Saturday, October 24, 2009

Digital Signatures

Cryptography covers 15 percent of the CompTIA Security+ (Exam SY0-201) objectives, and digtial signatures are one element you should understand.

A digital signature provides authentication, integrity and non-repudiation.  It requires a PKI infrastructure because public and private keys are used. A public and private key pair is two keys where one can encrypt data, and this data can only be decrypted by the other key.

Here's the process if Sally creates a messages and digitally signs it.
  • First, a hash is created of the message.  This is effectively just a number (though a large number) created by executing a hashing algorithm agains the message. The hash provides integrity.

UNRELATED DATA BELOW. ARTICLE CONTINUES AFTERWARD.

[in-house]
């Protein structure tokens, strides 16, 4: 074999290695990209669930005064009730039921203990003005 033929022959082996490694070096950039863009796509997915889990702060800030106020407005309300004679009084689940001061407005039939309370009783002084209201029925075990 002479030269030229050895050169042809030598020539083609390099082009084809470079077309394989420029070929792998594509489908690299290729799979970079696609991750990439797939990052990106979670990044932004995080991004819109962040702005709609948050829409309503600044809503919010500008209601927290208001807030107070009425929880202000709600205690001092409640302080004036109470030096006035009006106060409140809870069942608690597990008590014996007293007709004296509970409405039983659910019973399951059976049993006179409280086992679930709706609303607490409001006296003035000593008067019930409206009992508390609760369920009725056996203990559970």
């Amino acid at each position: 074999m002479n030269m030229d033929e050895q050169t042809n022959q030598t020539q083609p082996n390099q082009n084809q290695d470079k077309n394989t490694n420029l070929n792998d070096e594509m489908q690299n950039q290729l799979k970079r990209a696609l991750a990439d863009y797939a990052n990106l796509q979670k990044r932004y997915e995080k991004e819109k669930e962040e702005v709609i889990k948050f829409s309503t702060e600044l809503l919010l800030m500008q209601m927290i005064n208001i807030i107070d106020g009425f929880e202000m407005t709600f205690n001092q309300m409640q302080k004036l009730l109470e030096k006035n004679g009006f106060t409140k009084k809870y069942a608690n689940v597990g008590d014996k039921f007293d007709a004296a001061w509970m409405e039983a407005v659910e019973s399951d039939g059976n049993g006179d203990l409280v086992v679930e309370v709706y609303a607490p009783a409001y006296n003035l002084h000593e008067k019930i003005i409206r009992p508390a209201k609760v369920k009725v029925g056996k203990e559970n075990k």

• The hash (not the message) is encrypted with Stally's private key.  Sally's private key is private and she is the only one that access to it.
  • Sally sends the message to Joe.  Joe has Sally's public key.  If Sally's public key can decrypt the hash, then it must have been encrypted with Sally's private key.  This provides both authentication and non-repudiation. 
  • The hash can be recomputed on Joe's computer.  If the hash is the same as the encrypted hash sent by Sally, message integrity has been maintained. If the hash was different, message integrity is lost.

Hope this helps.

Darril Gibson